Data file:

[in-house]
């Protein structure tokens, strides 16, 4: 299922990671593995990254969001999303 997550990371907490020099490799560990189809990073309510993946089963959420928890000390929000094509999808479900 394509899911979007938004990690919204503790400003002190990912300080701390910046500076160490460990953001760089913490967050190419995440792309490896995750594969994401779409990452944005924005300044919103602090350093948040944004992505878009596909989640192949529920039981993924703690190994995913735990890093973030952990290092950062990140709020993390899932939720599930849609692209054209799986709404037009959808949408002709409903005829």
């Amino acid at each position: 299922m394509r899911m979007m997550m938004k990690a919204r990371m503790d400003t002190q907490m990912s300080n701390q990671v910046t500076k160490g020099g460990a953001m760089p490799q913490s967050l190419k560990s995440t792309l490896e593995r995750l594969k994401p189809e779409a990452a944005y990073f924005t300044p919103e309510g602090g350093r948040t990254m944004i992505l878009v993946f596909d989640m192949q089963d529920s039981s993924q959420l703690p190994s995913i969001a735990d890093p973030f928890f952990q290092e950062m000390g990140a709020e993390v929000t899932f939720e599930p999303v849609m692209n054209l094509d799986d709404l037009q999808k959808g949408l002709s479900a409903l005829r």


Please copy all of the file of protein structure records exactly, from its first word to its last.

[in-house]
């Protein structure tokens, strides 16, 4: 299922990671593995990254969001999303 997550990371907490020099490799560990189809990073309510993946089963959420928890000390929000094509999808479900 394509899911979007938004990690919204503790400003002190990912300080701390910046500076160490460990953001760089913490967050190419995440792309490896995750594969994401779409990452944005924005300044919103602090350093948040944004992505878009596909989640192949529920039981993924703690190994995913735990890093973030952990290092950062990140709020993390899932939720599930849609692209054209799986709404037009959808949408002709409903005829």
């Amino acid at each position: 299922m394509r899911m979007m997550m938004k990690a919204r990371m503790d400003t002190q907490m990912s300080n701390q990671v910046t500076k160490g020099g460990a953001m760089p490799q913490s967050l190419k560990s995440t792309l490896e593995r995750l594969k994401p189809e779409a990452a944005y990073f924005t300044p919103e309510g602090g350093r948040t990254m944004i992505l878009v993946f596909d989640m192949q089963d529920s039981s993924q959420l703690p190994s995913i969001a735990d890093p973030f928890f952990q290092e950062m000390g990140a709020e993390v929000t899932f939720e599930p999303v849609m692209n054209l094509d799986d709404l037009q999808k959808g949408l002709s479900a409903l005829r």